Throughout 2017, some of our partners will share their perspective on PPL in honor of our 150th anniversary celebration.
Today’s contributor, Jennifer Hutchins, is the Executive Director of the Maine Association of Nonprofits. Jennifer is currently reading Voltaire Almighty: a life in pursuit of freedom by Roger Pearson.
Maine’s future prosperity depends on advancing innovative solutions to address community challenges, connecting people to opportunities, and strengthening our social fabric through broader civic engagement. This is the daily work of the nonprofit sector, aptly exemplified by Portland Public Library.
Step inside on any given day to find the Library connecting people to economic opportunities, nurturing innovative ideas, inspiring creativity, and fostering a joy of reading. This is all made possible by champions of a civil society in which free access and open exchange of ideas is valued and advocated. Our libraries are the repositories of the stuff that fuels our minds and souls, and I am continually impressed by the proactive ways my library colleagues share this deep well of knowledge and information with the community.
A true community center, Portland Public Library serves an impressive diversity of people. I am inspired by and grateful for this space where neighbors actually see and talk to one another face to face, given our evolving society that increasingly relies on virtual spaces for communication and dialogue.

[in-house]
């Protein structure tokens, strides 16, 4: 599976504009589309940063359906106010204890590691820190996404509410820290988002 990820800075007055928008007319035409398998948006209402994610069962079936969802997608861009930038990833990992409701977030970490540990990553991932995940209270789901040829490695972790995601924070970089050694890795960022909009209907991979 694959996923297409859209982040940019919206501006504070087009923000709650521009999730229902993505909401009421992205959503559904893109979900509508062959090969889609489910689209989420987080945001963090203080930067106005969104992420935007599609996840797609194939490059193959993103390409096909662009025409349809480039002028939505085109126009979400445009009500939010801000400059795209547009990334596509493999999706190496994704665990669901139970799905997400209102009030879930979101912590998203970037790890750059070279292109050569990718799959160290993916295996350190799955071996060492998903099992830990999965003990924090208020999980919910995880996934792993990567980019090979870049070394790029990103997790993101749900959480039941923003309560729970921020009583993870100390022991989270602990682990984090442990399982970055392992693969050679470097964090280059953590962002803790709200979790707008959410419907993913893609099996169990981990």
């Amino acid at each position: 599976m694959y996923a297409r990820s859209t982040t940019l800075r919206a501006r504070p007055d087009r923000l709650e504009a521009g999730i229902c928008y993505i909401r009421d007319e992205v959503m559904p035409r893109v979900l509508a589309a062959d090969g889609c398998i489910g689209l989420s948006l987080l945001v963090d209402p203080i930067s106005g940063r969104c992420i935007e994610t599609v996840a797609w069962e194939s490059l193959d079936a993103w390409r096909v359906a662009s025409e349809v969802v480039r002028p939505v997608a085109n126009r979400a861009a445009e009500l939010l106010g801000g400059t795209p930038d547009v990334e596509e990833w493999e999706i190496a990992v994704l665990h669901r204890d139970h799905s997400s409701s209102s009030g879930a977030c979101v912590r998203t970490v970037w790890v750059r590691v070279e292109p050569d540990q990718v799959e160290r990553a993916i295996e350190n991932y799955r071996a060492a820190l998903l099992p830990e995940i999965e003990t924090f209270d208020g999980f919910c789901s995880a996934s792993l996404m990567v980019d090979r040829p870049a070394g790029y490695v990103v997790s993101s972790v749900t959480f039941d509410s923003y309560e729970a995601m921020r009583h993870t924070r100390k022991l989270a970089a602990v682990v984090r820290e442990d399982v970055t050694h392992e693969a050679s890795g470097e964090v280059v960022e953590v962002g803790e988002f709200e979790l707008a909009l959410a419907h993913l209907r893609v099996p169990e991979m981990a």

The Maine Association of Nonprofits’ mission is to improve the quality of community and personal life in Maine by strengthening the leadership, voice, and organizational effectiveness of our state’s nonprofits. As a MANP member, the Library is part of a network of more than 800 nonprofits throughout Maine that are united around a common purpose: to advance the common good.
One of the larger nonprofits in Maine, the Library is part of a significant economic engine. In 2014, the state’s nonprofit sector employed 1 in 6 workers and contributed $11 billion to the economy. Portland Public Library is just one example of Maine’s approximately 3,000 public charities, sustaining dozens of jobs, while providing services and programs that make our community a better place to live and work.
Nonprofits are critical partners with government and business. Every day, they are hard at work, often with the help of hundreds of volunteers, weaving strong social fabric, cultivating civil society, and stimulating a healthy economy. Working hand in hand, we all can play a part in maintaining and improving the quality of life of our state.